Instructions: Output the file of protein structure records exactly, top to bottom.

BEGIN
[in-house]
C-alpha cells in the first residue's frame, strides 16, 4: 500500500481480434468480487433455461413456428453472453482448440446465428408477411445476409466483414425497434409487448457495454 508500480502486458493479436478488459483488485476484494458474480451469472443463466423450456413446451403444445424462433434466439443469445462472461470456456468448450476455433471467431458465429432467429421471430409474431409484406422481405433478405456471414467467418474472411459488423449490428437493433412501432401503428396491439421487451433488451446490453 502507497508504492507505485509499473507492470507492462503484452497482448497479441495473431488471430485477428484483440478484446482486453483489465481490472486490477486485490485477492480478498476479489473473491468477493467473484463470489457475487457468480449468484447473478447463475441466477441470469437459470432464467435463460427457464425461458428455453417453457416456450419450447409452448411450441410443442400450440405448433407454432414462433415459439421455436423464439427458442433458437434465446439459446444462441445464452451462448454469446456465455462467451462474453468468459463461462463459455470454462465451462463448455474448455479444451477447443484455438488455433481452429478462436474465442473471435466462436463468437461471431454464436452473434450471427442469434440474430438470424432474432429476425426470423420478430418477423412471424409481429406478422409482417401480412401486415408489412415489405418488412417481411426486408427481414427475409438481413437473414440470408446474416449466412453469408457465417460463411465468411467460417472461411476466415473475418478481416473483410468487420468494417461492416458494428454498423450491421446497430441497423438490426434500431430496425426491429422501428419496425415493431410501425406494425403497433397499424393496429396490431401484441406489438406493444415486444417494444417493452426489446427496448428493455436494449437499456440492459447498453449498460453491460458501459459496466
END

[in-house]
C-alpha cells in the first residue's frame, strides 16, 4: 500500500481480434468480487433455461413456428453472453482448440446465428408477411445476409466483414425497434409487448457495454 508500480502486458493479436478488459483488485476484494458474480451469472443463466423450456413446451403444445424462433434466439443469445462472461470456456468448450476455433471467431458465429432467429421471430409474431409484406422481405433478405456471414467467418474472411459488423449490428437493433412501432401503428396491439421487451433488451446490453 502507497508504492507505485509499473507492470507492462503484452497482448497479441495473431488471430485477428484483440478484446482486453483489465481490472486490477486485490485477492480478498476479489473473491468477493467473484463470489457475487457468480449468484447473478447463475441466477441470469437459470432464467435463460427457464425461458428455453417453457416456450419450447409452448411450441410443442400450440405448433407454432414462433415459439421455436423464439427458442433458437434465446439459446444462441445464452451462448454469446456465455462467451462474453468468459463461462463459455470454462465451462463448455474448455479444451477447443484455438488455433481452429478462436474465442473471435466462436463468437461471431454464436452473434450471427442469434440474430438470424432474432429476425426470423420478430418477423412471424409481429406478422409482417401480412401486415408489412415489405418488412417481411426486408427481414427475409438481413437473414440470408446474416449466412453469408457465417460463411465468411467460417472461411476466415473475418478481416473483410468487420468494417461492416458494428454498423450491421446497430441497423438490426434500431430496425426491429422501428419496425415493431410501425406494425403497433397499424393496429396490431401484441406489438406493444415486444417494444417493452426489446427496448428493455436494449437499456440492459447498453449498460453491460458501459459496466